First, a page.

It can be hard to see where Donald Trump the business ends and Donald Trump the presidential candidate begins.
When Trump is confronted by his political rivals, the Republican front-runner’s company attorney threatens lawsuits on corporate letterhead.
When Trump’s campaign needs event space, private businesses sometimes provide it free.
“The entanglements with his business and his campaign are certainly unusual, and maybe unprecedented,” said Kenneth Gross, a lawyer who previously led the Federal Election Commission’s enforcement division. “Use of a candidate’s own corporate resources is highly, highly regulated activity.”
At the FEC’s demand, Trump’s campaign on Thursday provided regulators with the names of employees at his real estate and entertainment company who are doing work for his campaign — mostly security and communications aides.
Trump’s personal brand is fused with his business, making his campaign’s navigation of election law a particular challenge. He’s not the first candidate in that position. Former New York Mayor Michael Bloomberg and past presidential contender Steve Forbes both run companies bearing their name.
“From Day One, there was no use of any corporate assets in any way, shape or form,” said Bill Dal Col, who ran Forbes’ unsuccessful 1996 and 2000 White House campaigns. “That way you don’t have to walk the maze of campaign law, and you don’t expose business or campaign to any liability.”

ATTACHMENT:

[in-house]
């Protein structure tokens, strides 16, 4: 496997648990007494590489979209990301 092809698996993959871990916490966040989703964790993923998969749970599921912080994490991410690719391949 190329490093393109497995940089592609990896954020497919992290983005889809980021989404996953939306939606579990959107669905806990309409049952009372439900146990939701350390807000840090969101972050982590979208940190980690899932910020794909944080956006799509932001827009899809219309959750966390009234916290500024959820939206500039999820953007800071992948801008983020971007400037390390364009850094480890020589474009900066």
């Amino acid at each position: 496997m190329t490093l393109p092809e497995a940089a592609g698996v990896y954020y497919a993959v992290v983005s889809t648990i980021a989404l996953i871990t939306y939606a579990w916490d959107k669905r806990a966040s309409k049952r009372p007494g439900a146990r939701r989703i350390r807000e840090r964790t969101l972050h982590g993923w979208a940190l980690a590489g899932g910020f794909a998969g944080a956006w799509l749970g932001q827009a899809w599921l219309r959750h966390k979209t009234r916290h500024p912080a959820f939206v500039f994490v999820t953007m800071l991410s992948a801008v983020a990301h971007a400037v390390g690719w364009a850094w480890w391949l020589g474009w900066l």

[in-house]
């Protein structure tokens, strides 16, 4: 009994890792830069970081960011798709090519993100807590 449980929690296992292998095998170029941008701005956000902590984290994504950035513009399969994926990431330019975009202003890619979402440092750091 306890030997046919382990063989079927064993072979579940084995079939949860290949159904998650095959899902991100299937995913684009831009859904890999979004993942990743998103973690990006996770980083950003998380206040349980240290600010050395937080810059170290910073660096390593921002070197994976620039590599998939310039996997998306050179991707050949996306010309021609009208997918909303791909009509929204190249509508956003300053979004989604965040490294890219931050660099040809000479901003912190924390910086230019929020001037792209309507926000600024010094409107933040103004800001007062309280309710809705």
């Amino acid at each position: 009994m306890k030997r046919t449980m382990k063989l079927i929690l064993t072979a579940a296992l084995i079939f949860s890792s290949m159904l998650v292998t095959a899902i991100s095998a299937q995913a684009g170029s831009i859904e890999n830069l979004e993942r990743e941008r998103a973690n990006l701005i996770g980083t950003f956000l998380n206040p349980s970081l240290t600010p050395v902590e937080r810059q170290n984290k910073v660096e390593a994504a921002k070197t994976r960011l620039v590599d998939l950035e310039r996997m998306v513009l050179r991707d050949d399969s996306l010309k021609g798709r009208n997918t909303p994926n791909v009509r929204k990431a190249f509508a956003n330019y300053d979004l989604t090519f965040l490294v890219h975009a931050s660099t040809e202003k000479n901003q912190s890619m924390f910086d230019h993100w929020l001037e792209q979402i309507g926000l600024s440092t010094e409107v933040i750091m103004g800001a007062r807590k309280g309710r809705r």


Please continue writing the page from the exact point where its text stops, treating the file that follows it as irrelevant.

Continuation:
Bloomberg also took “enormous care” not to commingle his business and campaign, said Gross, who was his campaign attorney.
Trump is taking a different path, testing an area of election law as no other candidate has before.
Reports filed by Trump’s campaign covering its activities through Sept. 30 show hundreds of thousands of dollars in payments to cover reimbursements for campaign space at Trump’s Manhattan office tower, political use of the corporate jet and the salaries of Trump Organization employees.
Trump himself appears to be personally paying for the jet and salaries, and candidates are allowed to spend as much of their own money seeking election as they wish.
But none of the Trump Organization lawyers, including general counsel Alan Garten, is being paid through the campaign. Garten has sent angry letters when a rival candidate or group attacks Trump.
This month, Mike Fernandez, a billionaire Miami donor backing Jeb Bush‘s White House bid, called Trump “a destroyer” in newspaper ads.
Garten warned him and the treasurer of an unrelated pro-Bush group that if the “ads contain any false, misleading, defamatory, inaccurate or otherwise tortious statements or representations concerning Mr. Trump, his business or his brand, we will not hesitate to seek immediate legal action to prevent such distribution and hold you jointly and severally liable to the fullest extent of the law for any damages resulting therefrom … and will look forward to doing it.”
Recipients of similar letters from Garten include a group backing the candidacy of Ohio Gov. John Kasich and the conservative group Club for Growth, which spent about $1 million on TV ads calling Trump “the worst kind of politician.”